Old storage boxes, damp smelly mops, and mirrors too high to see in are just a few of the challenges Amber Dennis faces in her daily life navigating the world in a wheelchair.
- Around three quarters of people with a disability have physical constraints
- Accessibility advocate Amber Dennis says making places more comfortable for disabled people can be simpler than you think
- She has created an online community to support people facing barriers in their daily lives
An accessibility advocate and influencer, Ms Dennis said she believed inclusivity was often one of the last things on a business owners' mind.
But for people living with a disability, it could be a daily fear.
"As someone living life in a wheelchair I know first-hand the embarrassment of going to a disabled rest room that is being used as a storage cupboard," she said.
"There are many disabled people who choose to stay home and not go out for fear of awkward situations like a lack of ramps or appropriate table heights."
Ms Dennis said she hoped to change this by taking the plunge herself, visiting venues and ranking their accessibility so that others felt more comfortable going out in public.
She conducts "accessibility audits" ranking venues and businesses on a scale of one to four wheelchairs — a nod to the number of wheels on her own chair.
"If a business gets a perfect score in my ranking system, then everyone in the disabled community knows it's a safe and comfortable space for everybody," she said.
"Something as simple as making sure the mirror [in a washroom] is low enough so a person in a wheelchair can see is simple but so important.
"How else do I know if I have food on my face?"
Ms Dennis said all people, not just those in wheelchairs, benefited from greater accessibility at venues.
Professor of Sociology in Indigenous Studies, John Gilroy, said many people presumed that disability access was only important to a small number of people.
But according to the Australian Institute of Health and Welfare (AIHW), 4.4 million Australians — roughly 18 per cent of the population — live with a disability.
For people aged over 65, about 46 per cent have constrained mobility.
The AIHW estimates that for three quarters of these people the main conditions causing them most issues were physical, such as back problems and arthritis.
Wheelie Good Perth
Ms Dennis, who was born with spina bifida and hydrocephalus 36 years ago, has advocated for accessibility her whole life.
But the personal loss of loved ones spurred her on to further action.
"My dad passed away in 2021 from cancer, and then shortly after my grandmother passed away," she said.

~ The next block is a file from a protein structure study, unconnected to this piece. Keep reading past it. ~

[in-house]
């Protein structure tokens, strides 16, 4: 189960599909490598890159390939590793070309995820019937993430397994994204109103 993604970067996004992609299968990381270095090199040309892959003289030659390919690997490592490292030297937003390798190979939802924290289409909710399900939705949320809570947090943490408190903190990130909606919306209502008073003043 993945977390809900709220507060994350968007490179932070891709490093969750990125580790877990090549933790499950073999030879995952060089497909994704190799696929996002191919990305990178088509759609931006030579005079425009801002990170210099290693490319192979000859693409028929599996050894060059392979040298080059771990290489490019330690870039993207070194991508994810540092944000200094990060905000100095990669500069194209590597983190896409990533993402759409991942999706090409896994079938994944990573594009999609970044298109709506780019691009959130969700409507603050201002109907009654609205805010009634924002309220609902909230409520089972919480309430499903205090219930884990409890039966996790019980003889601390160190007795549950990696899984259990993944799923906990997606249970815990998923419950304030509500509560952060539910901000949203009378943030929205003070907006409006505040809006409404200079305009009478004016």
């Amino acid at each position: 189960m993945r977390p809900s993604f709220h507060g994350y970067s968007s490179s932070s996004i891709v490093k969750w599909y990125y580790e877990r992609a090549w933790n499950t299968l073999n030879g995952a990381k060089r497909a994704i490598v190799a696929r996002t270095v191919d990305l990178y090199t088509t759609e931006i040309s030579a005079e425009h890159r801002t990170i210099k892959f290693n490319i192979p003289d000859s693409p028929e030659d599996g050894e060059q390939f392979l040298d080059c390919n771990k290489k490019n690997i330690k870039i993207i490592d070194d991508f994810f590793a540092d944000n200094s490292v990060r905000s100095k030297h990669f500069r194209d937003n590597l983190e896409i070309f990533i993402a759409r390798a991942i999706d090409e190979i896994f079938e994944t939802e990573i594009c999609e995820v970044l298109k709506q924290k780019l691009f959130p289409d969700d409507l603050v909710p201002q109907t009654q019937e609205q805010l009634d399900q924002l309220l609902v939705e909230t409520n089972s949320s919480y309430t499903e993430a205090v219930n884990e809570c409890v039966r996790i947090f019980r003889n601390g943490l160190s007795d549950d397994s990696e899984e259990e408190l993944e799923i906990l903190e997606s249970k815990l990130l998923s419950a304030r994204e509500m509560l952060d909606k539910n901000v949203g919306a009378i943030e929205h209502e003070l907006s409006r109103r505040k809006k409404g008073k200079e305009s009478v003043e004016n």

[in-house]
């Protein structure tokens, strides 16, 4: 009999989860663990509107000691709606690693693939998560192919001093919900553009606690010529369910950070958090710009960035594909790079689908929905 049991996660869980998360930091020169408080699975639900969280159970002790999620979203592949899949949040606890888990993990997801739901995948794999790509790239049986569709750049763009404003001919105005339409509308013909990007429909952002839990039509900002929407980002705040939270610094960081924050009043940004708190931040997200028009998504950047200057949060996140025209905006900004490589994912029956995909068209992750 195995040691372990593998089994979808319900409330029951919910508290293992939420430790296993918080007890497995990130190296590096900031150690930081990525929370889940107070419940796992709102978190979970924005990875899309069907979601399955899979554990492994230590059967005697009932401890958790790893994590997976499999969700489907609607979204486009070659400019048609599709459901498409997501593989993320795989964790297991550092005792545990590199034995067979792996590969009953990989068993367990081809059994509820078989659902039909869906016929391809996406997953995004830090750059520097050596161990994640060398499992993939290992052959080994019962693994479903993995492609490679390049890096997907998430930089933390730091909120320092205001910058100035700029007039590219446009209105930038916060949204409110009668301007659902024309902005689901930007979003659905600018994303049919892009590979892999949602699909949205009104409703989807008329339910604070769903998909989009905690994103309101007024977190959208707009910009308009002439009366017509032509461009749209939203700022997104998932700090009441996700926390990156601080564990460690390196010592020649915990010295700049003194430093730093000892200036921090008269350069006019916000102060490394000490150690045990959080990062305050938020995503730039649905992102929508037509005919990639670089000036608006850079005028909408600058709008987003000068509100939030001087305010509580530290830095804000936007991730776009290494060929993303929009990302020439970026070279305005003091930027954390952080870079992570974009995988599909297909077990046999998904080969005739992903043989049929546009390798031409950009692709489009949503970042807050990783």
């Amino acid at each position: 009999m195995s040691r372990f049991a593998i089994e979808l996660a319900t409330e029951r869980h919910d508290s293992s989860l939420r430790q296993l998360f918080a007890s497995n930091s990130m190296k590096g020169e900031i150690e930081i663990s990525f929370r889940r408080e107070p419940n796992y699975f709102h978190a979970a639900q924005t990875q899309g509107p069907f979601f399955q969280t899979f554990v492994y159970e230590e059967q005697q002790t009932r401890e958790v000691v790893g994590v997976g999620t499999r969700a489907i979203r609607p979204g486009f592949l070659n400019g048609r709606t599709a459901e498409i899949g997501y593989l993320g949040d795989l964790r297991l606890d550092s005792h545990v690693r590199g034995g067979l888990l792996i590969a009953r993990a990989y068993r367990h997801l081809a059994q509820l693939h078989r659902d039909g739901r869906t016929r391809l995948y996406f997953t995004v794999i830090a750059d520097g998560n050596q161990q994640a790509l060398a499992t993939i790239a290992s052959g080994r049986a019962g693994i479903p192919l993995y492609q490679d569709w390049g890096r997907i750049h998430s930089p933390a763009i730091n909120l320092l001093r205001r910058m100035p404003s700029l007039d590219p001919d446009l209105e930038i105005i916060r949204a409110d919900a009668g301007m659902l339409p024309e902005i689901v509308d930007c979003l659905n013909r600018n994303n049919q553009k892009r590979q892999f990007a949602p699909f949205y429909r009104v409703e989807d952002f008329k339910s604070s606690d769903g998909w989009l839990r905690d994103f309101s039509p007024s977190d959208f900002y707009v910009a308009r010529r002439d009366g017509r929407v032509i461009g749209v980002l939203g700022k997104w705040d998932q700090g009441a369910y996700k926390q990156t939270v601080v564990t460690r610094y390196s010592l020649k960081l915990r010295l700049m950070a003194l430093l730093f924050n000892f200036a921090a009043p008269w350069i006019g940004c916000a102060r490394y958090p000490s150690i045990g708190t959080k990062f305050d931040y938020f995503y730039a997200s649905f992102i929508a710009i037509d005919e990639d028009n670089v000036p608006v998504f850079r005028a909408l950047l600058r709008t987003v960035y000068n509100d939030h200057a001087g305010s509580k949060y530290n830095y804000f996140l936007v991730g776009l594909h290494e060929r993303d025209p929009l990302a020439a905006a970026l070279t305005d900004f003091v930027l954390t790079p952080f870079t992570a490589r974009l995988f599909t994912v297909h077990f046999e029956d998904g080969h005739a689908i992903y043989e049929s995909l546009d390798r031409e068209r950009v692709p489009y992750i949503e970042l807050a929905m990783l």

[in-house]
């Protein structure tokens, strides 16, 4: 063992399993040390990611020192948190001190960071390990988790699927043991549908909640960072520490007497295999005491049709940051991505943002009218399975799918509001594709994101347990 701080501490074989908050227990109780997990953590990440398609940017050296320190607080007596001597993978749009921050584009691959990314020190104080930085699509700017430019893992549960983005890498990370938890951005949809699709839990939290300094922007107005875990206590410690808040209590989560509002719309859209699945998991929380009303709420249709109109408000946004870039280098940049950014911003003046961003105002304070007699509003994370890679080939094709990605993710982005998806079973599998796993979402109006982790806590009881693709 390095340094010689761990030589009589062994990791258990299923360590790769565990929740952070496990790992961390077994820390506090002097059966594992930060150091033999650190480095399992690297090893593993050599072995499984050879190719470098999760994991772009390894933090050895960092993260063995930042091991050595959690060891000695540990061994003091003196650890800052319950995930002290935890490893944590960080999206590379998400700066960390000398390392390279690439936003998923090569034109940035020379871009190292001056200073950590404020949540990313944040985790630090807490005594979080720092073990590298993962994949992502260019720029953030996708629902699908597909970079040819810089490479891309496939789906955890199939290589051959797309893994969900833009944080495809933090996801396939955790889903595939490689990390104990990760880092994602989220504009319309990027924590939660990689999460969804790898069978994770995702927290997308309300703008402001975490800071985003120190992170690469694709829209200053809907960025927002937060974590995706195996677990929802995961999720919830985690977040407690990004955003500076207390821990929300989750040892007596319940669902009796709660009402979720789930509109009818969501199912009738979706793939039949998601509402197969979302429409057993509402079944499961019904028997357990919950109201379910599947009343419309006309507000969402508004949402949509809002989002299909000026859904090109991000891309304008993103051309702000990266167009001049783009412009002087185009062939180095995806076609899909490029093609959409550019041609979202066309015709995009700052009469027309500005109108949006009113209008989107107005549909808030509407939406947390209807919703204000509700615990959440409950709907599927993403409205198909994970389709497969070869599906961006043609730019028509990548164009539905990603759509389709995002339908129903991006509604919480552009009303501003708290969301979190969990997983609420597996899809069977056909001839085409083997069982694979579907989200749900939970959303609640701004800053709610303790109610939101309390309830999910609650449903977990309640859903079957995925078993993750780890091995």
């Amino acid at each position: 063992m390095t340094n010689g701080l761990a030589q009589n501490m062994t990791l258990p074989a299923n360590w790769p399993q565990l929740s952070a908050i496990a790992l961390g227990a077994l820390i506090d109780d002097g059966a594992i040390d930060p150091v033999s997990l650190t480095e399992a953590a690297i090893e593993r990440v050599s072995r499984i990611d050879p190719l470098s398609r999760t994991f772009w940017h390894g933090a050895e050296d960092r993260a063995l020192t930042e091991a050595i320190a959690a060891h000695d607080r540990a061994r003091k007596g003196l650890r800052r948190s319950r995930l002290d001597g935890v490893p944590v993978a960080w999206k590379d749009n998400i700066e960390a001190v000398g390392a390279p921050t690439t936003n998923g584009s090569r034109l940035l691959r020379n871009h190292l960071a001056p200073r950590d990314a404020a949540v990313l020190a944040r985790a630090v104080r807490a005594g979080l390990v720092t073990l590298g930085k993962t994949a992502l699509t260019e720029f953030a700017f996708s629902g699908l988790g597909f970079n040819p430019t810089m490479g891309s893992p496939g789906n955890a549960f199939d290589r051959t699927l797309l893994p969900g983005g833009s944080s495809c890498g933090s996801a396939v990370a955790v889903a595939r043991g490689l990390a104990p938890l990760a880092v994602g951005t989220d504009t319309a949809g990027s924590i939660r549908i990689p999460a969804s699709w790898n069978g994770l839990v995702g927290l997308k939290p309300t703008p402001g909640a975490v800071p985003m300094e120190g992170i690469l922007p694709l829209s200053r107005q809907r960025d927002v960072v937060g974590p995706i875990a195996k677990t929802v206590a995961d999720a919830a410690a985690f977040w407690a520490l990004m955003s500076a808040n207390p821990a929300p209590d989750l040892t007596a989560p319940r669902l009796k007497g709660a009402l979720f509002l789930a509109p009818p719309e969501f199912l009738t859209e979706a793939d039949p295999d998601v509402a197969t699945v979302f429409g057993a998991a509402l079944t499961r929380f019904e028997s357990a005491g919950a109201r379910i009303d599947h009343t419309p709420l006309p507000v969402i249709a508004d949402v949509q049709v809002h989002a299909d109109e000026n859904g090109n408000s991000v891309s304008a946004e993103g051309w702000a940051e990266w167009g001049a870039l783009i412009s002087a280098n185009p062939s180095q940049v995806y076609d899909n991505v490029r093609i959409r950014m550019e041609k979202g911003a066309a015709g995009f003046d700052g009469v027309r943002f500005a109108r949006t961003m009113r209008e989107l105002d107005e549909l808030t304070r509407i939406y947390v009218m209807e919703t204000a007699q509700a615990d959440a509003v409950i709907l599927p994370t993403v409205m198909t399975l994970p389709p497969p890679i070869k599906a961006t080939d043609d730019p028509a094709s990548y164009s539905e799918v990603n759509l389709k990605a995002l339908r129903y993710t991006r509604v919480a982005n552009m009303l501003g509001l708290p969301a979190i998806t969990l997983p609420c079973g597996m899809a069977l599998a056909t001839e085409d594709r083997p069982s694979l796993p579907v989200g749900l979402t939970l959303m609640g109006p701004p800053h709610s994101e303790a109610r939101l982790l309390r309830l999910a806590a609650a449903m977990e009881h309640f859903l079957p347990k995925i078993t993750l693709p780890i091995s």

"That grief, and that depression that I was in, made me realise that I wanted to do something with my life and my experience.
"So with my lived experience, I can help other people with disabilities find accessible businesses and improve accessibility."
In 2021 Ms Dennis founded Wheelie Good Perth, an online community that organises accessible social events and consults with councils and businesses about catering to people with disabilities.
Her late father, Murray Dennis, was a business owner himself, and inspired his daughter with his entrepreneurial spirit.
"My mum and my dad are the reason I am the proud, independent person I am," she said.
Doing the bare minimum
Professor Gilroy, who specialises in disability studies focusing on community development, said a major problem in the provision of accessible public places was wealth inequality.
"Local councils in less affluent areas have less ratepayer money to spend on improving spaces for people with accessibility requirements," he said.
"ABS data shows people with a disability have less educational outcomes, less employment opportunities, and less disposable income overall.
"This means people with a disability are far more likely to live in less accessible areas.
"Even social houses often don't have ramps."
Professor Gilroy described the disability community as "a broad church" which required targeted assistance.
"A lot of local governments and businesses will fit the minimum legal requirements when it comes to accessibility," he said.
"Taking a few basic accessibility steps actually helps very few people.
"It means disabled mob like me are often not catered for. Someone with cerebral palsy has different needs to a deaf or blind person."
The City of Swan in Perth's north-east has contracted Ms Dennis to consult on making its region more accessible.
A spokesperson for the council said it was currently undertaking an audit of 10 local businesses to change community mindsets towards disability and offer practical tips.
"We are passionate about taking every opportunity to help our local businesses grow and thrive, and if it is a success our vision is to see this program eventually expand more broadly across the City of Swan's business community," a spokesperson said.
So far four audits have been completed by the city and Ms Dennis.